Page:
Court Denies GD’s Protest Of TSA Award To Unisys For Integration Contract

The U.S. Court of Federal Claims has denied a motion by General Dynamics [GD] challenging an award by the Transportation Security Administration (TSA) last November to Unisys [UIS] to integrate transportation security equipment that is deployed to airports across the U.S.

In her ruling, U.S. Court of Federal Claims Chief Judge Susan Braden said that while TSA technical evaluation team had some concerns related to Unisys’ proposed connectivity solution, the agency’s “decision that Unisys’s proposal presented only a ‘Moderate’ risk to the TSA was not arbitrary and capricious.

L3's ProVision 2 Advanced Imaging Technology people scanner is deployed at airport checkpoints worldwide. Photo: L3 Technologies

Under the DOMAIN contract, Unisys will continue integrating screening equipment such as L3 Technologies' ProVision 2 Advanced Imaging Technology onto a single network at airports across the U.S.. Photo: L3 Technologies

While TSA judged GD’s proposal the be better technically than Unisys’, good versus acceptable, Unisys’ bid was nearly $151 million lower, according to the 41 page decision, which was rendered on March 29 but publicly released on April 9 to give the parties time to review the document and provide redactions related to sensitive information.

“Although the GD[MS] quote offered benefits to the Government, it is pretty clear that the benefits of the GD[MS] quote do not approach the $150,082,932.89 differential in price,” Braden said in her decision. The MS refers to GD’s Mission Systems business, which was the incumbent on the Security Technology Integrated Program (STIP) contract.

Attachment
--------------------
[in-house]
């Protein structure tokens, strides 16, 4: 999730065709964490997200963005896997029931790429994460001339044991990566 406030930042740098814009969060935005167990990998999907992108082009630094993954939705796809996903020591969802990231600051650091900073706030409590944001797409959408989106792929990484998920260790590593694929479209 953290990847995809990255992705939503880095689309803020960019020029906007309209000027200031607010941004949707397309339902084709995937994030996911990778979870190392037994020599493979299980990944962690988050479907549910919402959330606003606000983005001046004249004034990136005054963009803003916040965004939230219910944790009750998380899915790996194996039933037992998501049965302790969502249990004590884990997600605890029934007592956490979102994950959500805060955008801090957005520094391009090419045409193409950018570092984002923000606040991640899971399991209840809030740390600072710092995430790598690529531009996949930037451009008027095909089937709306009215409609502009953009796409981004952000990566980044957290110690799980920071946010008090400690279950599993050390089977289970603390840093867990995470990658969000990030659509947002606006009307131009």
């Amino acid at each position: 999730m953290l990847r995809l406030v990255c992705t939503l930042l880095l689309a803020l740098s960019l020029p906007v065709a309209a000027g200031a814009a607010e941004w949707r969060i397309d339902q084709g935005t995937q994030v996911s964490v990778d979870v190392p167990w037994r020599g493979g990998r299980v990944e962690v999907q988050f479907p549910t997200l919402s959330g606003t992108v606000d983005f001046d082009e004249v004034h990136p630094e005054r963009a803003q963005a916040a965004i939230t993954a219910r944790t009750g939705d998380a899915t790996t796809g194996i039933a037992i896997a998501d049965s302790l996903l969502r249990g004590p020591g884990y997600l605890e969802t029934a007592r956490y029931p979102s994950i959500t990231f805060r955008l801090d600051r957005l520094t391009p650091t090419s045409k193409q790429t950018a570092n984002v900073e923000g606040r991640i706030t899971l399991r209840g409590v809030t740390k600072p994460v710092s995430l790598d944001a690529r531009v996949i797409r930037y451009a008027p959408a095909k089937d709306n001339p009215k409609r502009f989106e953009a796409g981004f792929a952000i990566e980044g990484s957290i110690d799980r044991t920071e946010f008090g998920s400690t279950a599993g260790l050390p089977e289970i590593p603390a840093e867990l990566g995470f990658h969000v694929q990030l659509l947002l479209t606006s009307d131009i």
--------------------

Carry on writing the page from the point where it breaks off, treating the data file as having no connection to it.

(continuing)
Under STIP, GD has been working to integrate TSA’s roughly 15,000 pieces of security equipment at airports onto a single network. Under the recompete won by Unisys, the company will continue the integration efforts to include modernization and enhancement efforts. The new program is called DOMAIN, which is an acronym for Domain Awareness Integrated Network.

The five-year DOMAIN award is worth $250 million.

Asked for a comment and whether a stop work order against Unisys in effect for several months had been lifted, a TSA spokesman replied via email that the agency “has no comment and believes the opinion is clear. In upholding the TSA’s evaluation and award determination, the United States Court of Federal Claims held that the government did not violate the standard” in federal acquisition regulations.

Unisys said any comments would first have to be cleared by TSA.

GD was the only losing bidder to protest. The names of the three other companies were redacted.





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